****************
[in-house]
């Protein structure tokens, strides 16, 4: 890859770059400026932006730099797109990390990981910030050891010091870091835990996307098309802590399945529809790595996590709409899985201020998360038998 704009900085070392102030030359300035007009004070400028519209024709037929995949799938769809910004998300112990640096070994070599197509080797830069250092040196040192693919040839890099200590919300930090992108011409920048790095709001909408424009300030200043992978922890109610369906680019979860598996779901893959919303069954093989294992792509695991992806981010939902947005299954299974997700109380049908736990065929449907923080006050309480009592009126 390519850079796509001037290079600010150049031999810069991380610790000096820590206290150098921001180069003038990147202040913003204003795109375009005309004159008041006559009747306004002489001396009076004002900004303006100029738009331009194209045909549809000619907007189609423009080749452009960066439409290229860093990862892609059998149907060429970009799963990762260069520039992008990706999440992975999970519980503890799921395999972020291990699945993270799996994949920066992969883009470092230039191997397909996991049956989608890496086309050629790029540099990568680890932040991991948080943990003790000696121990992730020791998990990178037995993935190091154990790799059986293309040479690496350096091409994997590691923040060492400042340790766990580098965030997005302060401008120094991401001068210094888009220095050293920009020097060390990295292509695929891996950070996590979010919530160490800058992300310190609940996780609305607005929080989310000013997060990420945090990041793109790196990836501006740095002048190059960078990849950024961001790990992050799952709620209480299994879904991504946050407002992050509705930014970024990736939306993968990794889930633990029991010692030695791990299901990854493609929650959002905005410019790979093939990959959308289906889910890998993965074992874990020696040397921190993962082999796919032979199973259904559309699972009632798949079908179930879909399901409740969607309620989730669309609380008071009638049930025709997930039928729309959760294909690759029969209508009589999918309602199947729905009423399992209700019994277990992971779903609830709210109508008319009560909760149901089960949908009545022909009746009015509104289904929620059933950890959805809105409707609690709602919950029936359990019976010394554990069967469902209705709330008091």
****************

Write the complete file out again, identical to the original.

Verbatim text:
[in-house]
């Protein structure tokens, strides 16, 4: 890859770059400026932006730099797109990390990981910030050891010091870091835990996307098309802590399945529809790595996590709409899985201020998360038998 704009900085070392102030030359300035007009004070400028519209024709037929995949799938769809910004998300112990640096070994070599197509080797830069250092040196040192693919040839890099200590919300930090992108011409920048790095709001909408424009300030200043992978922890109610369906680019979860598996779901893959919303069954093989294992792509695991992806981010939902947005299954299974997700109380049908736990065929449907923080006050309480009592009126 390519850079796509001037290079600010150049031999810069991380610790000096820590206290150098921001180069003038990147202040913003204003795109375009005309004159008041006559009747306004002489001396009076004002900004303006100029738009331009194209045909549809000619907007189609423009080749452009960066439409290229860093990862892609059998149907060429970009799963990762260069520039992008990706999440992975999970519980503890799921395999972020291990699945993270799996994949920066992969883009470092230039191997397909996991049956989608890496086309050629790029540099990568680890932040991991948080943990003790000696121990992730020791998990990178037995993935190091154990790799059986293309040479690496350096091409994997590691923040060492400042340790766990580098965030997005302060401008120094991401001068210094888009220095050293920009020097060390990295292509695929891996950070996590979010919530160490800058992300310190609940996780609305607005929080989310000013997060990420945090990041793109790196990836501006740095002048190059960078990849950024961001790990992050799952709620209480299994879904991504946050407002992050509705930014970024990736939306993968990794889930633990029991010692030695791990299901990854493609929650959002905005410019790979093939990959959308289906889910890998993965074992874990020696040397921190993962082999796919032979199973259904559309699972009632798949079908179930879909399901409740969607309620989730669309609380008071009638049930025709997930039928729309959760294909690759029969209508009589999918309602199947729905009423399992209700019994277990992971779903609830709210109508008319009560909760149901089960949908009545022909009746009015509104289904929620059933950890959805809105409707609690709602919950029936359990019976010394554990069967469902209705709330008091």